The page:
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Cosmeceuticals Inject Innovation Into Anti-aging
By: Diana Dodson
Posted: July 23, 2008, from the August 2008 issue of Skin Inc. magazine.
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The market is also benefiting from manufacturers’ attempts to broaden the consumer base for anti-agers. The growth in products designed to prevent the skin from aging, rather than those that claim to turn back the clock on more mature skin, has attracted consumers in their 30s and 40s to the market. Men’s anti-agers have also become a small but vibrant segment.
It is not only volume sales that are on the rise, however; value sales are also achieving strong growth. Efficacy is of prime importance in this market, and price is seen as a key determinant of quality. Premium brands do well in the anti-aging segment, and five of the 10 leading global brands are prestige labels. Increasingly, too, consumers are trading up to exclusive, niche anti-aging brands. And even mass brands are contributing to unit price rises, with labels offering products at a price not far below those of premium alternatives.
The emergence of advanced cosmeceutical brands is one of the key developments to come out of the demand for progressively more efficacious anti-agers. A cosmeceutical is a product that is marketed as a cosmetic but reputedly contains biologically active ingredients and claims to have drug-like benefits. Some of the ingredients that have become big sellers in the anti-aging market as a result of this trend include retinoids, which can be so powerful that products containing them are actually classified as medicines; alpha hydroxy acids, which strip the skin of the dead outer layers to reveal fresher skin underneath; and collagen-promoting peptides. As cosmeceuticals gain momentum in the anti-aging market, the variety of ingredients used and range of skin aging problems they claim to solve are multiplying fast.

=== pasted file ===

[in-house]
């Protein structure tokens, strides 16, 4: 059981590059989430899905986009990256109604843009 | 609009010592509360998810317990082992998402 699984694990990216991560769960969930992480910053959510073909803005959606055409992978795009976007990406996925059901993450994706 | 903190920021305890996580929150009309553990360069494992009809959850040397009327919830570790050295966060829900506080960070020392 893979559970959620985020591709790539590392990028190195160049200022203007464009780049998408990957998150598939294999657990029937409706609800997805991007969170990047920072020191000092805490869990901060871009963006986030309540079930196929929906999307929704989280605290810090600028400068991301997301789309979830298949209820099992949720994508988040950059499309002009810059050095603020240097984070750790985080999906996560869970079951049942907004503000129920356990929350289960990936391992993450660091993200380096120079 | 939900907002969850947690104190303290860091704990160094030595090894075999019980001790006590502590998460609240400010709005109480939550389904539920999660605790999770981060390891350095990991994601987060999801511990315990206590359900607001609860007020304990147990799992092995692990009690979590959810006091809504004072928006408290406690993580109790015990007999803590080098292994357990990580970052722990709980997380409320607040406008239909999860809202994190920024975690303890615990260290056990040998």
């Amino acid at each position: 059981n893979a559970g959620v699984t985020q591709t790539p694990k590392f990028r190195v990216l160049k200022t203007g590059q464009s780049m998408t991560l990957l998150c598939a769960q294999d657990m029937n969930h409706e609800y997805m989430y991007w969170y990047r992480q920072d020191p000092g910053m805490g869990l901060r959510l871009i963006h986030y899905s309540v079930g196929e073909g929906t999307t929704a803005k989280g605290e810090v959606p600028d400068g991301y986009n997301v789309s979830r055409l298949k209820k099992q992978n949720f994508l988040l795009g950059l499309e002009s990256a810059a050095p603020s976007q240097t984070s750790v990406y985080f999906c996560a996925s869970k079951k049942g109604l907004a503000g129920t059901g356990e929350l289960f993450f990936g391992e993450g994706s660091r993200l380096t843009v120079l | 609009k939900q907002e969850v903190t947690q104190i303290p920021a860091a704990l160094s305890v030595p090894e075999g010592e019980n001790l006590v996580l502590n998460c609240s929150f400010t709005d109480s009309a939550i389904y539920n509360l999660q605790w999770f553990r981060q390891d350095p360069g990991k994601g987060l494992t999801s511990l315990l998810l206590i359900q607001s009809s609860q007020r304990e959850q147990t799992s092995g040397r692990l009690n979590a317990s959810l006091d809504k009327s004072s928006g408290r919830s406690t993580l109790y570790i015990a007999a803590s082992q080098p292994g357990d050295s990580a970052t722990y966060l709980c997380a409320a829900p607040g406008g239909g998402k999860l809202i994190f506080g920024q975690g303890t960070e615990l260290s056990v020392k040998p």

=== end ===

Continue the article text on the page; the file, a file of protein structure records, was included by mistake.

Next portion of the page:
Anti-agers that purportedly offer transdermal delivery of skin-plumping ingredients, such as collagen, are among the more recent developments in the cosmeceuticals market. Other products claim to replicate the effects of professional antiwrinkle products.
The most advanced—and controversial—anti-aging cosmeceutical to come onto the market to date uses stem cell technology. The resulting products claim to transform aging skin from the inside by stimulating the generation of new skin cells while repairing DNA, and it has not taken long for other brands to pick up on the technology, with more stem cell wrinkle creams appearing in the marketplace.